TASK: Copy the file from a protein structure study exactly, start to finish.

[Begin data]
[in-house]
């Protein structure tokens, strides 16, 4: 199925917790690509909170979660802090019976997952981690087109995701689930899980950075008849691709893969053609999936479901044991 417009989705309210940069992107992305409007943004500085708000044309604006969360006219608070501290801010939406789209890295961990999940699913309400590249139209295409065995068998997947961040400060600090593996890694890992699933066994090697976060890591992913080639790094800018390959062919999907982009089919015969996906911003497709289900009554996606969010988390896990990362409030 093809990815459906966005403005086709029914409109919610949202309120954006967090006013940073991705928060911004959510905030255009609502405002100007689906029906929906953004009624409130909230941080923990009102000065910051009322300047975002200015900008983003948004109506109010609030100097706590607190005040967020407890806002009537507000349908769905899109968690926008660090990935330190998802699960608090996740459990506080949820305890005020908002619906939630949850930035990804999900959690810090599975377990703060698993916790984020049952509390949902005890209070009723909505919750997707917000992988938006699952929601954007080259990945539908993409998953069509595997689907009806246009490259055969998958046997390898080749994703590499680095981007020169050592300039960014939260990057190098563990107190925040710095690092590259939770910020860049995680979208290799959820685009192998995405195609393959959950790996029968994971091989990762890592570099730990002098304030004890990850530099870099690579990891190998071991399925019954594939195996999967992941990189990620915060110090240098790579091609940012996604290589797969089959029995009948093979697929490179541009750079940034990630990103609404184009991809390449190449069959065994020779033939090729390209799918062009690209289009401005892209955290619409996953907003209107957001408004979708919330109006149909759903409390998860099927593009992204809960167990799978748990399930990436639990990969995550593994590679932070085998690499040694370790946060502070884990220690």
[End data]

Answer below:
[in-house]
């Protein structure tokens, strides 16, 4: 199925917790690509909170979660802090019976997952981690087109995701689930899980950075008849691709893969053609999936479901044991 417009989705309210940069992107992305409007943004500085708000044309604006969360006219608070501290801010939406789209890295961990999940699913309400590249139209295409065995068998997947961040400060600090593996890694890992699933066994090697976060890591992913080639790094800018390959062919999907982009089919015969996906911003497709289900009554996606969010988390896990990362409030 093809990815459906966005403005086709029914409109919610949202309120954006967090006013940073991705928060911004959510905030255009609502405002100007689906029906929906953004009624409130909230941080923990009102000065910051009322300047975002200015900008983003948004109506109010609030100097706590607190005040967020407890806002009537507000349908769905899109968690926008660090990935330190998802699960608090996740459990506080949820305890005020908002619906939630949850930035990804999900959690810090599975377990703060698993916790984020049952509390949902005890209070009723909505919750997707917000992988938006699952929601954007080259990945539908993409998953069509595997689907009806246009490259055969998958046997390898080749994703590499680095981007020169050592300039960014939260990057190098563990107190925040710095690092590259939770910020860049995680979208290799959820685009192998995405195609393959959950790996029968994971091989990762890592570099730990002098304030004890990850530099870099690579990891190998071991399925019954594939195996999967992941990189990620915060110090240098790579091609940012996604290589797969089959029995009948093979697929490179541009750079940034990630990103609404184009991809390449190449069959065994020779033939090729390209799918062009690209289009401005892209955290619409996953907003209107957001408004979708919330109006149909759903409390998860099927593009992204809960167990799978748990399930990436639990990969995550593994590679932070085998690499040694370790946060502070884990220690």